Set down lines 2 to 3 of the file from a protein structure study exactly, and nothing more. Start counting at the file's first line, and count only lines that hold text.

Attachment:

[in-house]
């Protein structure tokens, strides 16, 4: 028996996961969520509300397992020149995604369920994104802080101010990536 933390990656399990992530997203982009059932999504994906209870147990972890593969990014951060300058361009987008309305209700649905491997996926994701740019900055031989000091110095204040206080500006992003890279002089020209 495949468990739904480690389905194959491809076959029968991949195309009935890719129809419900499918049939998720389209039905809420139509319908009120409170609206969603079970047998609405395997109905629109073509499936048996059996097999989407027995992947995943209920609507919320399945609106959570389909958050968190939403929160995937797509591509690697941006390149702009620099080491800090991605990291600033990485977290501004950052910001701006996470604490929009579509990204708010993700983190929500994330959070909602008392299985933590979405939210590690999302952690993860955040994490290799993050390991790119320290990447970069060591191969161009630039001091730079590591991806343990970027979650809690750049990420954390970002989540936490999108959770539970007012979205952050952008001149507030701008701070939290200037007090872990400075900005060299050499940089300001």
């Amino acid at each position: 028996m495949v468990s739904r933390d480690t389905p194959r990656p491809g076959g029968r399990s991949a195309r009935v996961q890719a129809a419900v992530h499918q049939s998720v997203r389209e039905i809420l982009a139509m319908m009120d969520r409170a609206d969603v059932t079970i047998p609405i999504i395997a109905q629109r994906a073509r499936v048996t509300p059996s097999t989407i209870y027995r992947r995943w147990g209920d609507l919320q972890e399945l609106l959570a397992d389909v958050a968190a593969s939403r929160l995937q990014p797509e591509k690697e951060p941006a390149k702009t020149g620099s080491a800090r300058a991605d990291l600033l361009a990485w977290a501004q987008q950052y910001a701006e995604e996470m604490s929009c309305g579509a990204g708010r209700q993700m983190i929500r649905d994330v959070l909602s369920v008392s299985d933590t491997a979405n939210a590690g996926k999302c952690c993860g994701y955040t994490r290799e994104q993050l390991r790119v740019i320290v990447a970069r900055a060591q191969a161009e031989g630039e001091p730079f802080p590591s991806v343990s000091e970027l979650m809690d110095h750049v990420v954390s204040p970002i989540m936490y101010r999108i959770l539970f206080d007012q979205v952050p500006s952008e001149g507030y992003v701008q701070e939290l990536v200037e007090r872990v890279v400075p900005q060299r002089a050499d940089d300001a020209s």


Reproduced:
């Protein structure tokens, strides 16, 4: 028996996961969520509300397992020149995604369920994104802080101010990536 933390990656399990992530997203982009059932999504994906209870147990972890593969990014951060300058361009987008309305209700649905491997996926994701740019900055031989000091110095204040206080500006992003890279002089020209 495949468990739904480690389905194959491809076959029968991949195309009935890719129809419900499918049939998720389209039905809420139509319908009120409170609206969603079970047998609405395997109905629109073509499936048996059996097999989407027995992947995943209920609507919320399945609106959570389909958050968190939403929160995937797509591509690697941006390149702009620099080491800090991605990291600033990485977290501004950052910001701006996470604490929009579509990204708010993700983190929500994330959070909602008392299985933590979405939210590690999302952690993860955040994490290799993050390991790119320290990447970069060591191969161009630039001091730079590591991806343990970027979650809690750049990420954390970002989540936490999108959770539970007012979205952050952008001149507030701008701070939290200037007090872990400075900005060299050499940089300001």
């Amino acid at each position: 028996m495949v468990s739904r933390d480690t389905p194959r990656p491809g076959g029968r399990s991949a195309r009935v996961q890719a129809a419900v992530h499918q049939s998720v997203r389209e039905i809420l982009a139509m319908m009120d969520r409170a609206d969603v059932t079970i047998p609405i999504i395997a109905q629109r994906a073509r499936v048996t509300p059996s097999t989407i209870y027995r992947r995943w147990g209920d609507l919320q972890e399945l609106l959570a397992d389909v958050a968190a593969s939403r929160l995937q990014p797509e591509k690697e951060p941006a390149k702009t020149g620099s080491a800090r300058a991605d990291l600033l361009a990485w977290a501004q987008q950052y910001a701006e995604e996470m604490s929009c309305g579509a990204g708010r209700q993700m983190i929500r649905d994330v959070l909602s369920v008392s299985d933590t491997a979405n939210a590690g996926k999302c952690c993860g994701y955040t994490r290799e994104q993050l390991r790119v740019i320290v990447a970069r900055a060591q191969a161009e031989g630039e001091p730079f802080p590591s991806v343990s000091e970027l979650m809690d110095h750049v990420v954390s204040p970002i989540m936490y101010r999108i959770l539970f206080d007012q979205v952050p500006s952008e001149g507030y992003v701008q701070e939290l990536v200037e007090r872990v890279v400075p900005q060299r002089a050499d940089d300001a020209s």